History in the remaking

History in the remaking

City Design Commission to look again at conversion plans for Julia Morgan YWCA 

By André Coleman 03/20/2014

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Plans to convert a Pasadena architectural landmark into a hotel will go back to a city commission for a second look later this month.

On Monday, the Pasadena City Council reviewed predevelopment plans for the long-vacant YWCA building, which is expected to be converted into a boutique hotel. The plans are scheduled to go back to the Design Commission on March 27 for a second review. 

The building — located on the corner of Marengo Avenue and Holly Street — was designed in 1921 by Julia Morgan, California’s first licensed female architect. Built the following year, the structure is listed on the National Register of Historic Places. The property has also been designated as a historic monument by city officials. The back end of the block-long, two-story building faces Pasadena City Hall, which was built in 1927. The building has been vacant since 1997. 

“This is a critical step in the process before any construction begins,” Mayor Bill Bogaard told the Pasadena Weekly on Monday. “This is an opportunity for the council and the community to find out what is going on and what is being planned.”

According to Bogaard, the developer is still a “number of months away from any construction activity.”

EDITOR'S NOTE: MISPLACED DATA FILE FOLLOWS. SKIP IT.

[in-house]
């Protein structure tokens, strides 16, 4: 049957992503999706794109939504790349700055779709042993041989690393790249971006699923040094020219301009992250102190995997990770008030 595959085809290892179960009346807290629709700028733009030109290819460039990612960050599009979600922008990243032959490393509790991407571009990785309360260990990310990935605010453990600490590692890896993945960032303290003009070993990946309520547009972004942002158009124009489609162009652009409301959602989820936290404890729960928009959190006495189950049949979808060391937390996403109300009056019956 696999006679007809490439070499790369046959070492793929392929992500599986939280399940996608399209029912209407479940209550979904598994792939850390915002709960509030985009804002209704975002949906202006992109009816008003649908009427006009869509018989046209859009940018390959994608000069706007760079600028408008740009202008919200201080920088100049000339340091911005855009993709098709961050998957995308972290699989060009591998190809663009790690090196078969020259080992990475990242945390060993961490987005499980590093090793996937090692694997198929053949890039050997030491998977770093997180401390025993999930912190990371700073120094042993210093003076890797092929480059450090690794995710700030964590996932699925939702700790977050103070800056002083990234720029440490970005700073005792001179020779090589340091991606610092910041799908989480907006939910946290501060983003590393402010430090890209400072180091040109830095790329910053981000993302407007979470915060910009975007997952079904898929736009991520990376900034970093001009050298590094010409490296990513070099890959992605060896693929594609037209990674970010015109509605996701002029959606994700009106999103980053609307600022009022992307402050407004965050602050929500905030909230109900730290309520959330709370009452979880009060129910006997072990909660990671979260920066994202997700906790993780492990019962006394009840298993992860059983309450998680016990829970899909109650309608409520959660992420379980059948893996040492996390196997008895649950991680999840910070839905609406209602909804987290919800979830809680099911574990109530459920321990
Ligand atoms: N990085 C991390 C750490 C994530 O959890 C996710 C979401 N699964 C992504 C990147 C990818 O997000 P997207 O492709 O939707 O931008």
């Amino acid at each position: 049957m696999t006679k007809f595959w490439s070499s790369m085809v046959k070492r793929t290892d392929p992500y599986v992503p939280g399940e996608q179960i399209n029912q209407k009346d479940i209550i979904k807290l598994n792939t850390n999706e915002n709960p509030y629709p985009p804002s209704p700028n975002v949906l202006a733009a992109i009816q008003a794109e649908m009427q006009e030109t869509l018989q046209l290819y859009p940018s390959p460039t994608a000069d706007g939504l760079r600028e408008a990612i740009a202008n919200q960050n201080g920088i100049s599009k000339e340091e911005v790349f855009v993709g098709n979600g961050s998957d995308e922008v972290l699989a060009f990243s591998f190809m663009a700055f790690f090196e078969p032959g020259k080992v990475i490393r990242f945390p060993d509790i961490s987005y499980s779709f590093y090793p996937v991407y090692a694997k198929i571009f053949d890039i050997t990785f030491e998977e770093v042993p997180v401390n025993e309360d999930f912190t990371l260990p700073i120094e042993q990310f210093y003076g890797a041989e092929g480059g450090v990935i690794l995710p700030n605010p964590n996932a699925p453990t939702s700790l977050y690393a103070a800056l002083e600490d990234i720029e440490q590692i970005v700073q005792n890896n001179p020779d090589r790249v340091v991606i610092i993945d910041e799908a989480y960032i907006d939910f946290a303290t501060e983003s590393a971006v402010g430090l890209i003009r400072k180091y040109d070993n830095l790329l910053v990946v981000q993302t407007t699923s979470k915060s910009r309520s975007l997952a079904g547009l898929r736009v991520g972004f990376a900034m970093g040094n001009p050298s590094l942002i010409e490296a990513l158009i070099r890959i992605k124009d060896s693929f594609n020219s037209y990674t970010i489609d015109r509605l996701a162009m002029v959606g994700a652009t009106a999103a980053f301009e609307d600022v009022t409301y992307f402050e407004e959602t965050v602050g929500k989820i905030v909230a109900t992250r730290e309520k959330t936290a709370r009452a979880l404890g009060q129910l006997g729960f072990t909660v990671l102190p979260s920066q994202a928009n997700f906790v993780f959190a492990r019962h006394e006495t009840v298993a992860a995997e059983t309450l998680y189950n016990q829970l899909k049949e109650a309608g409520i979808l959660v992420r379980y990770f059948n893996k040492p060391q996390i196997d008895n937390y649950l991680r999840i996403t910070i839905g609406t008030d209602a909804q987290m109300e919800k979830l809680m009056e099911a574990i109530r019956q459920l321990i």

According to a city staff report, originally Kimpton Hotel and Restaurant, which outbid six other developers to design the hotel, submitted plans for a six-story 96,000 square foot hotel with 196 rooms, a restaurant and two bridal suites. The Design Commission recommended the project be scaled back to 88,740 square feet and include only 180 rooms for guests. Further, the commission recommended that the hotel be between four and six stories tall. 

The nine-member board also recommended that the new hotel be completely detached from the original YWCA building.

The Urban Forestry Advisory Committee will also meet to discuss the removal of several trees on the property, which could be uprooted and replanted elsewhere. After that, the city will hold public hearings regarding the environmental impact report for the proposed hotel. 

Bogaard said the long process was necessary in order to guarantee the landmark was properly preserved. 

“This is an effort which is strongly motivated by the historic and architectural significance of the building,” Bogaard said. “We want to reuse this building in a manner that completely protects it historical and architectural integrity.” 

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